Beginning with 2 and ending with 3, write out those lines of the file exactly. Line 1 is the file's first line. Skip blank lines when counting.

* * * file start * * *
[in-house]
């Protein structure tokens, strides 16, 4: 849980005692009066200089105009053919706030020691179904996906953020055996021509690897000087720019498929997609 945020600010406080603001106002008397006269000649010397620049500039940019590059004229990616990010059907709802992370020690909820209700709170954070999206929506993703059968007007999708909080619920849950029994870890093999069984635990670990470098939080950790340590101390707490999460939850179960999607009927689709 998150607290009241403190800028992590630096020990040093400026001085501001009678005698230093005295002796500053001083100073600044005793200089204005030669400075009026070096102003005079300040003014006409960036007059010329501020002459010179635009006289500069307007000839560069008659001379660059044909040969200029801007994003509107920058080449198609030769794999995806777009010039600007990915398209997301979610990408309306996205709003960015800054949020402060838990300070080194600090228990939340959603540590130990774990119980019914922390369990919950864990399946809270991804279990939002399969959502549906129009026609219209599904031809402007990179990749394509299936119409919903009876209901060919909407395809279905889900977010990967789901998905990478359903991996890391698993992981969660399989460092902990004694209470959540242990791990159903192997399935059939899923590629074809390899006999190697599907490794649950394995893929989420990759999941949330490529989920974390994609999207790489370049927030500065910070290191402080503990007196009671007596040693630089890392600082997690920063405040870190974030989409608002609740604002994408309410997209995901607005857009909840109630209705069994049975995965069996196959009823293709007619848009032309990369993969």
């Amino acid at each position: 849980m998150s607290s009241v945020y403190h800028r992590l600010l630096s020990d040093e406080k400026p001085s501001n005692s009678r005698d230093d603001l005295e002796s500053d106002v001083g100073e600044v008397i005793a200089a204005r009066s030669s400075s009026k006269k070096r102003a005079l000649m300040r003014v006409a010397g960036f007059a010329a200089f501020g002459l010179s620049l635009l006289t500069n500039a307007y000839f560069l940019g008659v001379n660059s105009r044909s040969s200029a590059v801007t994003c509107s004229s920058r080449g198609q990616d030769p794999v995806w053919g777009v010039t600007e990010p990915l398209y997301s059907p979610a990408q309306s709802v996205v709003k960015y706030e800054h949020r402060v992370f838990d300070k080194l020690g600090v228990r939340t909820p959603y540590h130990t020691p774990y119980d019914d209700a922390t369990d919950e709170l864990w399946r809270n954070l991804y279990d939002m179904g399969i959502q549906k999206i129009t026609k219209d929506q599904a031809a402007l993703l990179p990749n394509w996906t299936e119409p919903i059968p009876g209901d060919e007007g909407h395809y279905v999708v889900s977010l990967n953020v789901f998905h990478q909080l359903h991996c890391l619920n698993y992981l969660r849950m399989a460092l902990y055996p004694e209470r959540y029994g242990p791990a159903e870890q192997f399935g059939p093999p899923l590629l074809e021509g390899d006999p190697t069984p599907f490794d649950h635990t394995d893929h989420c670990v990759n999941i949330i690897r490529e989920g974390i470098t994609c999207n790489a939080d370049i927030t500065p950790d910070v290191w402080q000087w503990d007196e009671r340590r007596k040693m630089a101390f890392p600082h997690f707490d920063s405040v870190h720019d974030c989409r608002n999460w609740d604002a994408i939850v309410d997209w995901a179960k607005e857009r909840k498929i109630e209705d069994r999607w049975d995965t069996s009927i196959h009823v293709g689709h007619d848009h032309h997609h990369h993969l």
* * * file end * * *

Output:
């Protein structure tokens, strides 16, 4: 849980005692009066200089105009053919706030020691179904996906953020055996021509690897000087720019498929997609 945020600010406080603001106002008397006269000649010397620049500039940019590059004229990616990010059907709802992370020690909820209700709170954070999206929506993703059968007007999708909080619920849950029994870890093999069984635990670990470098939080950790340590101390707490999460939850179960999607009927689709 998150607290009241403190800028992590630096020990040093400026001085501001009678005698230093005295002796500053001083100073600044005793200089204005030669400075009026070096102003005079300040003014006409960036007059010329501020002459010179635009006289500069307007000839560069008659001379660059044909040969200029801007994003509107920058080449198609030769794999995806777009010039600007990915398209997301979610990408309306996205709003960015800054949020402060838990300070080194600090228990939340959603540590130990774990119980019914922390369990919950864990399946809270991804279990939002399969959502549906129009026609219209599904031809402007990179990749394509299936119409919903009876209901060919909407395809279905889900977010990967789901998905990478359903991996890391698993992981969660399989460092902990004694209470959540242990791990159903192997399935059939899923590629074809390899006999190697599907490794649950394995893929989420990759999941949330490529989920974390994609999207790489370049927030500065910070290191402080503990007196009671007596040693630089890392600082997690920063405040870190974030989409608002609740604002994408309410997209995901607005857009909840109630209705069994049975995965069996196959009823293709007619848009032309990369993969």
């Amino acid at each position: 849980m998150s607290s009241v945020y403190h800028r992590l600010l630096s020990d040093e406080k400026p001085s501001n005692s009678r005698d230093d603001l005295e002796s500053d106002v001083g100073e600044v008397i005793a200089a204005r009066s030669s400075s009026k006269k070096r102003a005079l000649m300040r003014v006409a010397g960036f007059a010329a200089f501020g002459l010179s620049l635009l006289t500069n500039a307007y000839f560069l940019g008659v001379n660059s105009r044909s040969s200029a590059v801007t994003c509107s004229s920058r080449g198609q990616d030769p794999v995806w053919g777009v010039t600007e990010p990915l398209y997301s059907p979610a990408q309306s709802v996205v709003k960015y706030e800054h949020r402060v992370f838990d300070k080194l020690g600090v228990r939340t909820p959603y540590h130990t020691p774990y119980d019914d209700a922390t369990d919950e709170l864990w399946r809270n954070l991804y279990d939002m179904g399969i959502q549906k999206i129009t026609k219209d929506q599904a031809a402007l993703l990179p990749n394509w996906t299936e119409p919903i059968p009876g209901d060919e007007g909407h395809y279905v999708v889900s977010l990967n953020v789901f998905h990478q909080l359903h991996c890391l619920n698993y992981l969660r849950m399989a460092l902990y055996p004694e209470r959540y029994g242990p791990a159903e870890q192997f399935g059939p093999p899923l590629l074809e021509g390899d006999p190697t069984p599907f490794d649950h635990t394995d893929h989420c670990v990759n999941i949330i690897r490529e989920g974390i470098t994609c999207n790489a939080d370049i927030t500065p950790d910070v290191w402080q000087w503990d007196e009671r340590r007596k040693m630089a101390f890392p600082h997690f707490d920063s405040v870190h720019d974030c989409r608002n999460w609740d604002a994408i939850v309410d997209w995901a179960k607005e857009r909840k498929i109630e209705d069994r999607w049975d995965t069996s009927i196959h009823v293709g689709h007619d848009h032309h997609h990369h993969l």